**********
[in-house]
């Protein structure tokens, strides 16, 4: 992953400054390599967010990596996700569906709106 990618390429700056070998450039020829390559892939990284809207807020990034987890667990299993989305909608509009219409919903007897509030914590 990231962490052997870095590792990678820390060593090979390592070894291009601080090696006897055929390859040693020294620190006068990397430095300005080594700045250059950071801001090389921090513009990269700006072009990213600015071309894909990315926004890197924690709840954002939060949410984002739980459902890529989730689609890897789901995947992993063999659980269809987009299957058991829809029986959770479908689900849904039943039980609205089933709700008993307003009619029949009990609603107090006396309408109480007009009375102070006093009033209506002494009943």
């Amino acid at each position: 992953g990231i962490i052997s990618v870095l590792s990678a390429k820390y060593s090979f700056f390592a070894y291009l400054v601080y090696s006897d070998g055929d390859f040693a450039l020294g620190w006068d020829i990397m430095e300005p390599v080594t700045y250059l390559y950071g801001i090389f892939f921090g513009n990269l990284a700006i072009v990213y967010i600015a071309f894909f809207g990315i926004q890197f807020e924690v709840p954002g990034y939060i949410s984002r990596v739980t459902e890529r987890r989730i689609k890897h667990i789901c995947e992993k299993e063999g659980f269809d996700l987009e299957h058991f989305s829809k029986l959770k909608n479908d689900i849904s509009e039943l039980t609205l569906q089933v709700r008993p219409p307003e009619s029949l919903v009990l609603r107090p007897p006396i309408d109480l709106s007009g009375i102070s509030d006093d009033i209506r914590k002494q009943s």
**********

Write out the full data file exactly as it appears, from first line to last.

[in-house]
């Protein structure tokens, strides 16, 4: 992953400054390599967010990596996700569906709106 990618390429700056070998450039020829390559892939990284809207807020990034987890667990299993989305909608509009219409919903007897509030914590 990231962490052997870095590792990678820390060593090979390592070894291009601080090696006897055929390859040693020294620190006068990397430095300005080594700045250059950071801001090389921090513009990269700006072009990213600015071309894909990315926004890197924690709840954002939060949410984002739980459902890529989730689609890897789901995947992993063999659980269809987009299957058991829809029986959770479908689900849904039943039980609205089933709700008993307003009619029949009990609603107090006396309408109480007009009375102070006093009033209506002494009943």
């Amino acid at each position: 992953g990231i962490i052997s990618v870095l590792s990678a390429k820390y060593s090979f700056f390592a070894y291009l400054v601080y090696s006897d070998g055929d390859f040693a450039l020294g620190w006068d020829i990397m430095e300005p390599v080594t700045y250059l390559y950071g801001i090389f892939f921090g513009n990269l990284a700006i072009v990213y967010i600015a071309f894909f809207g990315i926004q890197f807020e924690v709840p954002g990034y939060i949410s984002r990596v739980t459902e890529r987890r989730i689609k890897h667990i789901c995947e992993k299993e063999g659980f269809d996700l987009e299957h058991f989305s829809k029986l959770k909608n479908d689900i849904s509009e039943l039980t609205l569906q089933v709700r008993p219409p307003e009619s029949l919903v009990l609603r107090p007897p006396i309408d109480l709106s007009g009375i102070s509030d006093d009033i209506r914590k002494q009943s």